Since their arrival to platforms in the 1970s, video games have risen to be one of the biggest consumer markets on the globe. Today it is very rare to enter someone’s home without finding at least a computer with some version of a game installed onto it. The greatest games are the ones that are bought and learned. Gamers will take the time to develop knowledge about all aspects of the game, and thus the game will be played for a long time with great attention to it…. Video games can also be used as an alternative to a classroom setting, while still maintaining levels of difficulty that foster learning in a gamer.
It is important to emphasize how video games interact with the learning process of adolescents and children. As early as 1978 research was started relating video games to the motivational effects involved in learning as well as their cognitive potential. In the 1980s, with spread of video games, research grew and became more diversified. Most finding were consistent with their claims, stating that the visual and motor coordination of game players was better than that of non-players. Initial research also indicated the importance of electronic games for children who proved to have difficulty learning basic subjects and skills. Authors have proved that video games helped students to identify their deficiencies and attempt to correct them. The adaptability of video games and the control that players have over them, motivate and stimulate learning, and in cases where students have difficulty concentrating can be highly useful. The instant feedback given by video games help arouse curiosity and in turn allow for greater chances of learning.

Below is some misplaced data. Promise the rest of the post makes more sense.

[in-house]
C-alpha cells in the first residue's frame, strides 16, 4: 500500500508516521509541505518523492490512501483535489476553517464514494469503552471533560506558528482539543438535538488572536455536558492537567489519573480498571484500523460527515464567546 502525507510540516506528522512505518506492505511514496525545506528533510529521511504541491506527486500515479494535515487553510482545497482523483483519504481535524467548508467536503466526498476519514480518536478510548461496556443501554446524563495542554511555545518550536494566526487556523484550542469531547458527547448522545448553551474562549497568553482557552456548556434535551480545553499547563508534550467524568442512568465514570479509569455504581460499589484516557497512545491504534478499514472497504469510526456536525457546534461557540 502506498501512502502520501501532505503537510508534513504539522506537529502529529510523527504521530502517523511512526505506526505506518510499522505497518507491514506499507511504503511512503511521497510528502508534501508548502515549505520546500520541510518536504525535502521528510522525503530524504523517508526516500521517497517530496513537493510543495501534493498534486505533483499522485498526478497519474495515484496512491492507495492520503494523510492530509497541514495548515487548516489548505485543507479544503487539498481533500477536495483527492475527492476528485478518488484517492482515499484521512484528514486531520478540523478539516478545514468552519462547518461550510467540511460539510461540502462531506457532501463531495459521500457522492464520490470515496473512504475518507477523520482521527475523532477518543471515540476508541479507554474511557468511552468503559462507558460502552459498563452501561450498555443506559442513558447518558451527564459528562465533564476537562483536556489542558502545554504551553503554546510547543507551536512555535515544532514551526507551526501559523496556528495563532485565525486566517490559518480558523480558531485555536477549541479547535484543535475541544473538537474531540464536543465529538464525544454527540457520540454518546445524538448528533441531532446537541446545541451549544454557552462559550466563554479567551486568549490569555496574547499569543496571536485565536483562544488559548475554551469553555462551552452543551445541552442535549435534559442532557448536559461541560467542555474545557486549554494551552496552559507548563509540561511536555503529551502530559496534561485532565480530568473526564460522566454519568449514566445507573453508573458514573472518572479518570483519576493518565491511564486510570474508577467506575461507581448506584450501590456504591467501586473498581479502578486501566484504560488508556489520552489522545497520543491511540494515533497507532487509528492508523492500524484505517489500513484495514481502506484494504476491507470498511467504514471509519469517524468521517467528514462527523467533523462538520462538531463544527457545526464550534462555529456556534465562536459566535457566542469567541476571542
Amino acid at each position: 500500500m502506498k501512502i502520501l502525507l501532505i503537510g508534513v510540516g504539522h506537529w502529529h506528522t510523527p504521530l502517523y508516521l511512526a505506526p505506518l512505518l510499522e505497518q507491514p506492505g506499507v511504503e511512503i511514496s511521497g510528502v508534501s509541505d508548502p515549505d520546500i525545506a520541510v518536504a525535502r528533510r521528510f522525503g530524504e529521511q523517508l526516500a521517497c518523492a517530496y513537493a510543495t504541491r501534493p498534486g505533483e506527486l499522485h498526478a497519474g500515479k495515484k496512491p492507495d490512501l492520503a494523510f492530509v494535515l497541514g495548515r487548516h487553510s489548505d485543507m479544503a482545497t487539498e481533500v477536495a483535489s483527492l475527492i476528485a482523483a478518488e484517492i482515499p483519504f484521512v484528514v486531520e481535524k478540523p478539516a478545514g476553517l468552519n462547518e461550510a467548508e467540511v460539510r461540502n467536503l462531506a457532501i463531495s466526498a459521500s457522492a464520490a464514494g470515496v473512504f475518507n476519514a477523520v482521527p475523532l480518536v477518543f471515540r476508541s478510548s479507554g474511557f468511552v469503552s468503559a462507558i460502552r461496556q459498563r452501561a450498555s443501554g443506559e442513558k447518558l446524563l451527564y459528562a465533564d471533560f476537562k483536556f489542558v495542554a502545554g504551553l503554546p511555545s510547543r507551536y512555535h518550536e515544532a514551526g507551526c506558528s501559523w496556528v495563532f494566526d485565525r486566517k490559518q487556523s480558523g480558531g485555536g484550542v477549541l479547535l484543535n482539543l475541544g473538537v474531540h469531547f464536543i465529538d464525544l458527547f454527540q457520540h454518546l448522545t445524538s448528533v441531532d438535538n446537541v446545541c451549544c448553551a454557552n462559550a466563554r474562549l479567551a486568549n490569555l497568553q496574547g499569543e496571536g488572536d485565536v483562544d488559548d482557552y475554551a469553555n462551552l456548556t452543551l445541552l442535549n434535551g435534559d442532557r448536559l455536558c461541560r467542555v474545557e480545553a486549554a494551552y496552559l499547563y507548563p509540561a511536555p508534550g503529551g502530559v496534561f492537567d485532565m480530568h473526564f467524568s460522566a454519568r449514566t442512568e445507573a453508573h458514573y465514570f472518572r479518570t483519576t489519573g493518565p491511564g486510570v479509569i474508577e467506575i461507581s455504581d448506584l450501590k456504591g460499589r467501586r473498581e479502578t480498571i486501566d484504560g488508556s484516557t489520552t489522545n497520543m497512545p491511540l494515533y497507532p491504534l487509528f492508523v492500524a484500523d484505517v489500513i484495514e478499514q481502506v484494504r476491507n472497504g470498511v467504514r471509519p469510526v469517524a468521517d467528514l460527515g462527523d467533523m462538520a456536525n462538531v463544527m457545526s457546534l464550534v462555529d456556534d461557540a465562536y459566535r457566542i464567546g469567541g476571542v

Games of all types have been shown to increase a different array of skills for players. Attempts have been made to show that arcade style action and platforming games can be used to develop motor co-ordination, manual skills, and reflexes.